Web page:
By Oswald Sobrino, J.D.; M.A. (Econ.); M.A. (Theo.); M.L. (Master of Latin), doctoral student, University of Florida.

Saturday, August 4, 2012

Is Life Without Suffering Even Possible?

Head Sketch Ball point pen
Head Sketch Ball point pen (Photo credit: Wikipedia)
My answer is "no." Thus, it makes no sense to argue against the existence of an all-powerful, all-good, all-knowing God by protesting that such a God must have been obligated to create life without suffering. (Henceforth when I refer to the deity, the above description of God is the definition that I am using.)


To make such a protest is the equivalent of saying that such a God should have created four-sided triangles. If suffering is an inherent dimension of life (as the theory of biological evolution, by the way, seems to confirm), then it makes no sense to say that a deity should have created life without suffering. Following the approach of Wittgenstein and other philosophers of language, we would have to label as nonsensical the assertion that the deity must have been obligated to create life that--without its intrinsic dimension of suffering--would be no life at all.


Thus, the question of whether life is even possible without suffering is, in my view, a crucial and unignorable issue when discussing the traditional argument from evil against the existence of the deity.  In fact, there is a further confusion in the very name of the traditional argument: it is not the problem of evil that is the biggest philosophical challenge. Moral evil as a product of the free choices of humans is easier for a theist to address than the non-moral evil of tsunami's, earthquakes, leukemia, and tornadoes. Thus, we should rather refer to this traditional philosophical argument or problem as the "problem of suffering." Such clarity helps the discussion move forward without unnecessary confusion. And, as Ortega y Gasset observed, "clarity is the courtesy of the philosopher."  Let's be courteous!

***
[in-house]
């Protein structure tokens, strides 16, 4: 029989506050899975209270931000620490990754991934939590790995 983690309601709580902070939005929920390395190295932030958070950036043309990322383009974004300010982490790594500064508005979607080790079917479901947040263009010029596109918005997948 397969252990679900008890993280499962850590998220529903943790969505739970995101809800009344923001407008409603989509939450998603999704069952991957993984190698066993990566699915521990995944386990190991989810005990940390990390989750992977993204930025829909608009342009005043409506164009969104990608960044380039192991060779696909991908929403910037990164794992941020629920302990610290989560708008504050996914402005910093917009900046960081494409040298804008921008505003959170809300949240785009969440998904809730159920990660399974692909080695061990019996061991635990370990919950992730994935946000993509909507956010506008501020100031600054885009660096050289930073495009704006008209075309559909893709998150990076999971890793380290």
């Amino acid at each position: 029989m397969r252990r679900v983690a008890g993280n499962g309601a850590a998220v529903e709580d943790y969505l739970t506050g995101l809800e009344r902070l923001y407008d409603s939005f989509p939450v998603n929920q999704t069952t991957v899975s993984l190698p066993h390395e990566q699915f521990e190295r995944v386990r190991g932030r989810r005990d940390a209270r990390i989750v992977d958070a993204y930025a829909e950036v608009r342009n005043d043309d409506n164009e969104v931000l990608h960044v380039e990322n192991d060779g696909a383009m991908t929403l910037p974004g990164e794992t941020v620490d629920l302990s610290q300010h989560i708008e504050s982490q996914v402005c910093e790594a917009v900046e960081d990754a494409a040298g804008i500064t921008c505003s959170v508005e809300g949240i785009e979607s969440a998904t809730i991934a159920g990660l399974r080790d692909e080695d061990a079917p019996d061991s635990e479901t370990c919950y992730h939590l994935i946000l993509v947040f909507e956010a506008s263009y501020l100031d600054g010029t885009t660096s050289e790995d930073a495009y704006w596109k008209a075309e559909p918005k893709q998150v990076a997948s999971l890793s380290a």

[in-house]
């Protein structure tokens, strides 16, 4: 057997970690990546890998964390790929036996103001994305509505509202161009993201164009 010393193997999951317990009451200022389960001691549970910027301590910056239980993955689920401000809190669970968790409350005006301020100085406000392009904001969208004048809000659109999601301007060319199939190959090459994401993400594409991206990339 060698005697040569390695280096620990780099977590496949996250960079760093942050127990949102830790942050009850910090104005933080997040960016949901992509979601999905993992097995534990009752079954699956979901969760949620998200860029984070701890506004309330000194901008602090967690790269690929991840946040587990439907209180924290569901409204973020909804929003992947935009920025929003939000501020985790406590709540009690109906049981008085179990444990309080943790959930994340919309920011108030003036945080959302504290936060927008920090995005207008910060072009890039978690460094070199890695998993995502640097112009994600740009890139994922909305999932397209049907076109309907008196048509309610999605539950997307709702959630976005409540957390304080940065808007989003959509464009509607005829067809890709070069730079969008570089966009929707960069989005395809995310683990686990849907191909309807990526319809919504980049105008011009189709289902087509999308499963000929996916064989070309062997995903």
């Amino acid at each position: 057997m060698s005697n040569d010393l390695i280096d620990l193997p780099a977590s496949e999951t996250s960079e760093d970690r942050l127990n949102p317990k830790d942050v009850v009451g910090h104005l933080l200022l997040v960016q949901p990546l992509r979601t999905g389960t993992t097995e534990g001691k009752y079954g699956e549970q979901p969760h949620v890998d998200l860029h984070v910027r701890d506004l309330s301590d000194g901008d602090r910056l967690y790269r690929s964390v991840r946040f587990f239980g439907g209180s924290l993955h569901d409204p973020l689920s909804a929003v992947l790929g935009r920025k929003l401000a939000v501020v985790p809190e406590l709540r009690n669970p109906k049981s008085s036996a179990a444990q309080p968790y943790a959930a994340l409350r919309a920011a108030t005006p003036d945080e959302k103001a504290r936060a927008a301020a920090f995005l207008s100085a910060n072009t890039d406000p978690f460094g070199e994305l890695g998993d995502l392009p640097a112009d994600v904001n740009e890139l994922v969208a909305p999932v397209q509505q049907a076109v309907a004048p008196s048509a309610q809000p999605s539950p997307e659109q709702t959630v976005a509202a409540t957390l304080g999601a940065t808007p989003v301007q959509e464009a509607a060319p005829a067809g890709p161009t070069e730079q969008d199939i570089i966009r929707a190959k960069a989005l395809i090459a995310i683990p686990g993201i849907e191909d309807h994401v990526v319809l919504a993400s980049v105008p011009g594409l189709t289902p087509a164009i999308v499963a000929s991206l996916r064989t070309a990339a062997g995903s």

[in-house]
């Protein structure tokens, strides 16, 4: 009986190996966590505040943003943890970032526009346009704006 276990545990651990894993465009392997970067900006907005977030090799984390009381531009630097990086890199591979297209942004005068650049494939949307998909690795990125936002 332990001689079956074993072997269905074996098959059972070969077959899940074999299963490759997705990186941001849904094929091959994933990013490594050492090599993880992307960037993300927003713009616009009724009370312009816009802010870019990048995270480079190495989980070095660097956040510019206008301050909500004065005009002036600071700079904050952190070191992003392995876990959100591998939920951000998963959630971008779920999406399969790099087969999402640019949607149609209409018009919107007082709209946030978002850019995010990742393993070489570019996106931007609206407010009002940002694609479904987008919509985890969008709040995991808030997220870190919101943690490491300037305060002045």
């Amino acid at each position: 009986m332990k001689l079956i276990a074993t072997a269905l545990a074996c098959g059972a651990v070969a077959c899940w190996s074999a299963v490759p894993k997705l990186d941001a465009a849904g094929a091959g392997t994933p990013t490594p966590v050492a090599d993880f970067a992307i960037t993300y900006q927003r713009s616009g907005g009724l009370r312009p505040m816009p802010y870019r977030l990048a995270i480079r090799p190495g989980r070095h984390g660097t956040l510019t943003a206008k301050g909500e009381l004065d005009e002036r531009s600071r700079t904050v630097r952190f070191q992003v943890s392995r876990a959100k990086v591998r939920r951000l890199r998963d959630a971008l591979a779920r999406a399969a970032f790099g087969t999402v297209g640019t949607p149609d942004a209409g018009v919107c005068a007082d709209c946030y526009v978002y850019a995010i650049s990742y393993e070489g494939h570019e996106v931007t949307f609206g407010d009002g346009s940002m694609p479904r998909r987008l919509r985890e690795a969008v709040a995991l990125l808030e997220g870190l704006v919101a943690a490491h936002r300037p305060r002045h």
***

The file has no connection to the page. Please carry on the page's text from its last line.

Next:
So, think about it: does it make sense to reject the deity because life with suffering is present in us and around us? In my view, such an objection is nonsensical since suffering is an inherent part of our lives. Again, I go back to the four-sided triangle. An omnipotent God could not create a four-sided triangle because such an entity makes no sense based on our experience of the myriad triangular forms observed in our natural world.


Likewise, it makes no sense to claim that God could have created life without suffering if suffering of some form or another, to some degree or another, is intrinsic to life itself. Think, for example, of aging--all of us are aging, we are in a process that ultimately leads to a total physical and maybe even cognitive breakdown. Thus, the dimension of suffering is present throughout our lives. In addition, it makes no sense to object that suffering comes from our environment and is not intrinsic to our lives. We know of no form of life that can exist apart from its environment. Life includes the individual living organism and its environment or circumstance. There is no such thing as a living organism existing without its environment. As Ortega also famously noted, "I am I and my circumstance." The "I" never exists apart from some circumstance. Surely, biology also confirms the intrinsic necessity of an environment for any living organism.



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